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Paralympics: Let the games begin

paralympic runner_23_07_12Returning to the country of its spiritual birthplace in 2012, the Paralympic Games is as important as the main multi-sport event – and this year the show is set to be bigger than ever.

With the competition taking place on home soil between 29 August and 9 September, the Paralympic Games has grown rapidly from just a small gathering of British World War II veterans in 1948 to become one of the largest scale international sporting events of the early 21st century.

The idea for the Paralympics came about when a sports competition for people who had injured their spines while fighting in the war took place. Sir Ludwig Guttmann, a German neurologist who was working with the injured war veterans at Stoke Mandeville Hospital in Aylesbury, UK, began using sport as part of the rehabilitation programmes for his patients.

He set up a competition with other hospitals to coincide with the London Olympics in that year. In 1960, the Olympics was held in Rome, and Guttmann brought 400 wheelchair athletes to the Olympic city to compete.

The modern Parallel Olympics (or ‘Paralympics’) was born. Margaret Maughan won Britain’s first ever gold medal in 1960 in archery – the first sport to be included in Guttmann’s treatment plans. In 1964, the able-bodied athletes went to Tokyo for the Olympics and shortly afterwards the Japanese capital also played host to the disabled athletes.

By the time of the Montreal Games in 1976, athletes with other disabilities were included as well. The Paralympics has always been in the same year as the Summer Olympics, but has only been held in the same country since 1988 in Seoul, Korea. In 1976, the first-ever Paralympics Winter Games took place in Sweden. Since then it has become as important as the Olympics.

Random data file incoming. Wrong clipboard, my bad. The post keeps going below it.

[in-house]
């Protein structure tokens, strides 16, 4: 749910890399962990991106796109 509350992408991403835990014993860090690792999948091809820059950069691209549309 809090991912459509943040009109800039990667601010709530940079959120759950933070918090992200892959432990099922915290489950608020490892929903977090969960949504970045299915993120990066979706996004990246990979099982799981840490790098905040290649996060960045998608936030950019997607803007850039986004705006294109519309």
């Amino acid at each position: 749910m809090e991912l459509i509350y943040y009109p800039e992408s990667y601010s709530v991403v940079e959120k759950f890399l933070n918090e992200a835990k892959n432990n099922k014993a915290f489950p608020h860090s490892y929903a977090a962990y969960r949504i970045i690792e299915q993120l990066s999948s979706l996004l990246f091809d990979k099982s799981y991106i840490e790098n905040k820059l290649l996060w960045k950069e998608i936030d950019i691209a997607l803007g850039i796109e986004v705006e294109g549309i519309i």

Learning from the best

The London 2012 Paralympic Games will be the biggest to date, featuring 4,200 athletes from 160 countries who will compete in 20 sports. One of the UK’s medal hopes is talented Paralympic sprinter, Jonnie Peacock. The 18-year-old amputee athlete has been in training alongside the most experienced sprinters in the British team – 100m star, Dwain Chambers, Marlon Devonish and Christian Malcolm – and hopes it can push him to achieving a medal when he competes in the most eagerly-anticipated event of the Games, the T44 100 metres, against the likes of Oscar Pistorius and Jerome Singleton.

Jonnie, who had his right leg amputated just below the knee when he was five after he contracted the inflammatory brain illness, meningitis, says: ‘These are the guys that are always on form when they go to races. Dwain Chambers, look at him, he hits his personal bests when it counts. If I can learn from things they’re doing and the way they view things, hopefully that can give me some more experience to get ready for the next competition.’

The Cambridge-born athlete certainly showed the crowds he was shaping up well for the summer challenge with a new British record of 11.32 seconds at the BT Paralympic World Cup in Manchester in May. Jonnie won his race by 0.1seconds, although neither rivals Pistorius nor Singleton were in the field that day.

Meanwhile, Paralympic boccia competitor, Stephen McGuire, believes he can help build a ‘huge legacy’ for the target ball sport if he caps his landmark year with a medal – having feared for his future in the sport not long ago.

The Scot was out of action for 12 months after questions were raised in 2009 over his throwing action. It was a worrying time for McGuire but he underwent tests to prove the legality of his technique and returned with a bang in 2010, securing silver medals in both the individual and – alongside his older brother Peter – pairs BC4 events at the World Championships in Lisbon.

Stephen is looking to make a big impact in London this year, which he feels could have a significant knock-on effect for British boccia going forward. ‘This is a once-in-a-lifetime opportunity,’ enthused Stephen, who has the muscle disease muscular dystrophy and first took up playing boccia in 2005.